New Hampshire's coastal watershed comprises 42 towns and is recognized for its commercial, historical, cultural, recreational, natural and scientific assets. Similar to many coastal areas, this attractive coastline is under pressure from a variety of pollution sources compounded by the effects of a changing climate. Coastal communities are looking for practical and sound tools and techniques that will help them continue to be attractive and safe places to live, work and play.
NH Sea Grant Extension staff engage with coastal community leaders to help provide them with the best information, tools, processes and resources available for making decisions related to stormwater management, water quality (MS4 requirements), and adapting to changing climate conditions. They also share research ideas with scientists based on the challenges that communities are experiencing with pollution prevention and changing climate conditions.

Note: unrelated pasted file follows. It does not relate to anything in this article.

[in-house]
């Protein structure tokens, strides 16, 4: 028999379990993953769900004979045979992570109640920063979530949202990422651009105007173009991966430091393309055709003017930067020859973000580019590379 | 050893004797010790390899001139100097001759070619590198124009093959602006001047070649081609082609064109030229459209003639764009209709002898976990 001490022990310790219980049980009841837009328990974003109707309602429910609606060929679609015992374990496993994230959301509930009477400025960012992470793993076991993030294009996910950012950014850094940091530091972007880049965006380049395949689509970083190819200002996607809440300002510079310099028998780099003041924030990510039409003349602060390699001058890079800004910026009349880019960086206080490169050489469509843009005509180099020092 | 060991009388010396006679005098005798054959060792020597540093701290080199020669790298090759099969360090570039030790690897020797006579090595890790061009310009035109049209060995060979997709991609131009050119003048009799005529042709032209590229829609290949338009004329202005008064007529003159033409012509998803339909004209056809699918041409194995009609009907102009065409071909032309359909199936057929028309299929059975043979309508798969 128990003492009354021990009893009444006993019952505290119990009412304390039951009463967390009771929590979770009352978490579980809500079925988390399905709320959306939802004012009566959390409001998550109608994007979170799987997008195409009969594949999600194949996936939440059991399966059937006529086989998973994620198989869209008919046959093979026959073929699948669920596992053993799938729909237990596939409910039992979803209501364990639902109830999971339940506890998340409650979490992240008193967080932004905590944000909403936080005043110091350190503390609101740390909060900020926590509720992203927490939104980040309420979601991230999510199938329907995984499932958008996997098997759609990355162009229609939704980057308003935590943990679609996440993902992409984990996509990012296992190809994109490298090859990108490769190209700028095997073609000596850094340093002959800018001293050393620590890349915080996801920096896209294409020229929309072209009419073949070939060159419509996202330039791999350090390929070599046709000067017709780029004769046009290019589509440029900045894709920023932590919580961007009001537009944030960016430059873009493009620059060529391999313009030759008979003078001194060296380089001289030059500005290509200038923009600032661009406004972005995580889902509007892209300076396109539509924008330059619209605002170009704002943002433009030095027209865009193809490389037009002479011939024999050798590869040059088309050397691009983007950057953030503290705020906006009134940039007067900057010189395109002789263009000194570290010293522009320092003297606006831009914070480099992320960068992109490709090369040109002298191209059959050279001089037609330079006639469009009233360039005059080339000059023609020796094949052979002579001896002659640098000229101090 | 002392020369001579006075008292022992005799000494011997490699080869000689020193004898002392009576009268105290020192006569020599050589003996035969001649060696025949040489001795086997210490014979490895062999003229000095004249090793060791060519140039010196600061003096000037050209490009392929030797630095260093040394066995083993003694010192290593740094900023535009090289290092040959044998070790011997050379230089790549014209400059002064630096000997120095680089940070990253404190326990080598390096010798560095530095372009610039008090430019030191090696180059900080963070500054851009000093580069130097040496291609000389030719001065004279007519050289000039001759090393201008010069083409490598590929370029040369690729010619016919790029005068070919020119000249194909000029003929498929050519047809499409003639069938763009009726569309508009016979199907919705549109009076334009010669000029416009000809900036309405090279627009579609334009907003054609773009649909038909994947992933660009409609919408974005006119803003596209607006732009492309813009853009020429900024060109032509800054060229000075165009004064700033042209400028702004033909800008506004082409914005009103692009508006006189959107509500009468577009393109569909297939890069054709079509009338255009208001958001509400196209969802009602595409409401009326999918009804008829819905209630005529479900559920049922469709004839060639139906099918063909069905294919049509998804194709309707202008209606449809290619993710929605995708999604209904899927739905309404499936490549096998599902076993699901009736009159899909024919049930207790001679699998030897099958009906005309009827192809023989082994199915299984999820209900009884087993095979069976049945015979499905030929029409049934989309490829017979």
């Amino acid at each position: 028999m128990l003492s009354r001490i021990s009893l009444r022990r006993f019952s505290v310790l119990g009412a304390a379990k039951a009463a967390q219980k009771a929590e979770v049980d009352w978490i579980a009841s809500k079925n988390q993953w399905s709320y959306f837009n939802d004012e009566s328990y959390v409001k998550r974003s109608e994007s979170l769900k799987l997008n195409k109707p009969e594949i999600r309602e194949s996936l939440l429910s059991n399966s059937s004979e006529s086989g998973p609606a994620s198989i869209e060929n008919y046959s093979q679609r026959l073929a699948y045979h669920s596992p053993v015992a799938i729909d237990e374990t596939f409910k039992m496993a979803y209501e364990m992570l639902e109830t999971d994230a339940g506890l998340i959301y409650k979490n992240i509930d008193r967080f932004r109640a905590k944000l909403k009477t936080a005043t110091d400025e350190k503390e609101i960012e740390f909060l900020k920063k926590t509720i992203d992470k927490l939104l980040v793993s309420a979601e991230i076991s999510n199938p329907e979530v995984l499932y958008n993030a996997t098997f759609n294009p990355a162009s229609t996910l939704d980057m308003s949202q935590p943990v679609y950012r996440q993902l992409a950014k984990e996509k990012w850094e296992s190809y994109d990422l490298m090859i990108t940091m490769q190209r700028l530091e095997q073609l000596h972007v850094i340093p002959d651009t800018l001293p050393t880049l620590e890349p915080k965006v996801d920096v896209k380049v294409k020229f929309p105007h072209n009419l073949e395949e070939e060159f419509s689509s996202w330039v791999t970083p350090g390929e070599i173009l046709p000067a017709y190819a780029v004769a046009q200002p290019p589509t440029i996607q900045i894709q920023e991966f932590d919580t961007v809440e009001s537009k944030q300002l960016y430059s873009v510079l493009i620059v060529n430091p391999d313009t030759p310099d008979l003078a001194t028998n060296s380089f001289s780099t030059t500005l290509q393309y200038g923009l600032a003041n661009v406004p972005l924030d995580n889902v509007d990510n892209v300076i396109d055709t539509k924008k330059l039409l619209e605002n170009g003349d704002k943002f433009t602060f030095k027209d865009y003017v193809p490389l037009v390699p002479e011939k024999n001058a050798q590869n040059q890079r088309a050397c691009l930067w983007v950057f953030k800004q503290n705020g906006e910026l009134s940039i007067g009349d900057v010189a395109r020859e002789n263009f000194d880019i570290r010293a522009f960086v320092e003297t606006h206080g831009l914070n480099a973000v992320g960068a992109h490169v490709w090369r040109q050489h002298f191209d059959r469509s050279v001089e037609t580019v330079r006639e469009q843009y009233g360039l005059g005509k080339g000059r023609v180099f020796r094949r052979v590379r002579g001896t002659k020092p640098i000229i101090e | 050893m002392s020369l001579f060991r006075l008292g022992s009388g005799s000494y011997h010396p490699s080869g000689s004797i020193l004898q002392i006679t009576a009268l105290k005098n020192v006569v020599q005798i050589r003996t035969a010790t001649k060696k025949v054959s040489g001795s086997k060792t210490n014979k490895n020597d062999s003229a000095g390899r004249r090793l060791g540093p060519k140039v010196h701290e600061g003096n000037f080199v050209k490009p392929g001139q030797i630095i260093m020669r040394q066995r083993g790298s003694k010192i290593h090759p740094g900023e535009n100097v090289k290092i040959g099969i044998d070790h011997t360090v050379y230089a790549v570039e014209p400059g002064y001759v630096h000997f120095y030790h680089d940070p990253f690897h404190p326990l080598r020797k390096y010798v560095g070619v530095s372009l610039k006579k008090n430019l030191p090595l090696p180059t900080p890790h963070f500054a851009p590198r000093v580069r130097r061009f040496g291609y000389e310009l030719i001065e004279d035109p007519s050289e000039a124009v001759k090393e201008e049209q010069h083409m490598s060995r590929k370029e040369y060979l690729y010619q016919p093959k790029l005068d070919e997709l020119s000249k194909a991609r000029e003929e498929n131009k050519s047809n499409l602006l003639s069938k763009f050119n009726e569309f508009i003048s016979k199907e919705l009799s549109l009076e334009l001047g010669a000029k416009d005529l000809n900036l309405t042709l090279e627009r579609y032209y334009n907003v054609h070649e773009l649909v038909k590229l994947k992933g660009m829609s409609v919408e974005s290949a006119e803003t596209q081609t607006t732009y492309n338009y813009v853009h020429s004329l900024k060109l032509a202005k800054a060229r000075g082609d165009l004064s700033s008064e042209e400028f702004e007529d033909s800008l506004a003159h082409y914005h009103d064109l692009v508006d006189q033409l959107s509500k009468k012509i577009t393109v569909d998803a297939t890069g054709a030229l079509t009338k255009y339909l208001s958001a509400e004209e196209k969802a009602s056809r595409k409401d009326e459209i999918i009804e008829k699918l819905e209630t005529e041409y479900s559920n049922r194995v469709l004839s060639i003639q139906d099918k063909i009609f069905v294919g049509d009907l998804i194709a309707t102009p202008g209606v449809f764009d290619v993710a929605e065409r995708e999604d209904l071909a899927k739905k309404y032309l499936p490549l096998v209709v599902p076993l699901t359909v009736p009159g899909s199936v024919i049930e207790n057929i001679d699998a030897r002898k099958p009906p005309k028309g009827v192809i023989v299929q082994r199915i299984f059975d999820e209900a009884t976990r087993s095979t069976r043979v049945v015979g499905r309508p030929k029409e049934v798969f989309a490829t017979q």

Sea Grant Extension staff serve as educators and facilitators to help communities use inclusive processes to share new information and apply science-based data to their own priorities with as much comfort and confidence as possible. In this way, NH Sea Grant helps coastal communities increase their resilience to environmental, climatic, social and economic stresses.